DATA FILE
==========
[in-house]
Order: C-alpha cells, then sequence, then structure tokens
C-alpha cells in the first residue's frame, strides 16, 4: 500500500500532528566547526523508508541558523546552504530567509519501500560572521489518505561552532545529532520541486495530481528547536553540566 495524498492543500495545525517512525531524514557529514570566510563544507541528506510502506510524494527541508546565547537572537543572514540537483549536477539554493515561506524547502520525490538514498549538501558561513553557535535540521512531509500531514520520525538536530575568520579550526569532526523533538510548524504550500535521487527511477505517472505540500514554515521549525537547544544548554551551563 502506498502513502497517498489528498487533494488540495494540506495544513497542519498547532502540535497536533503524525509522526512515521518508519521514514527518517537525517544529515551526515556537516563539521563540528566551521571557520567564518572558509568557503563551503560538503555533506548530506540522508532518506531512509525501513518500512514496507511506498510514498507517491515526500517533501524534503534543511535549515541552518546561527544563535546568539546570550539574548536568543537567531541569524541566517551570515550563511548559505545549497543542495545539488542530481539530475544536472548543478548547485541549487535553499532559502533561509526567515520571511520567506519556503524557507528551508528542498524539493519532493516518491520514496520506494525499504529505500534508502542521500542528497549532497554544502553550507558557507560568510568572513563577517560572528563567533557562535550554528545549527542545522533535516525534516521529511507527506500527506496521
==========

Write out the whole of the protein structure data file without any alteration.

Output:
[in-house]
Order: C-alpha cells, then sequence, then structure tokens
C-alpha cells in the first residue's frame, strides 16, 4: 500500500500532528566547526523508508541558523546552504530567509519501500560572521489518505561552532545529532520541486495530481528547536553540566 495524498492543500495545525517512525531524514557529514570566510563544507541528506510502506510524494527541508546565547537572537543572514540537483549536477539554493515561506524547502520525490538514498549538501558561513553557535535540521512531509500531514520520525538536530575568520579550526569532526523533538510548524504550500535521487527511477505517472505540500514554515521549525537547544544548554551551563 502506498502513502497517498489528498487533494488540495494540506495544513497542519498547532502540535497536533503524525509522526512515521518508519521514514527518517537525517544529515551526515556537516563539521563540528566551521571557520567564518572558509568557503563551503560538503555533506548530506540522508532518506531512509525501513518500512514496507511506498510514498507517491515526500517533501524534503534543511535549515541552518546561527544563535546568539546570550539574548536568543537567531541569524541566517551570515550563511548559505545549497543542495545539488542530481539530475544536472548543478548547485541549487535553499532559502533561509526567515520571511520567506519556503524557507528551508528542498524539493519532493516518491520514496520506494525499504529505500534508502542521500542528497549532497554544502553550507558557507560568510568572513563577517560572528563567533557562535550554528545549527542545522533535516525534516521529511507527506500527506496521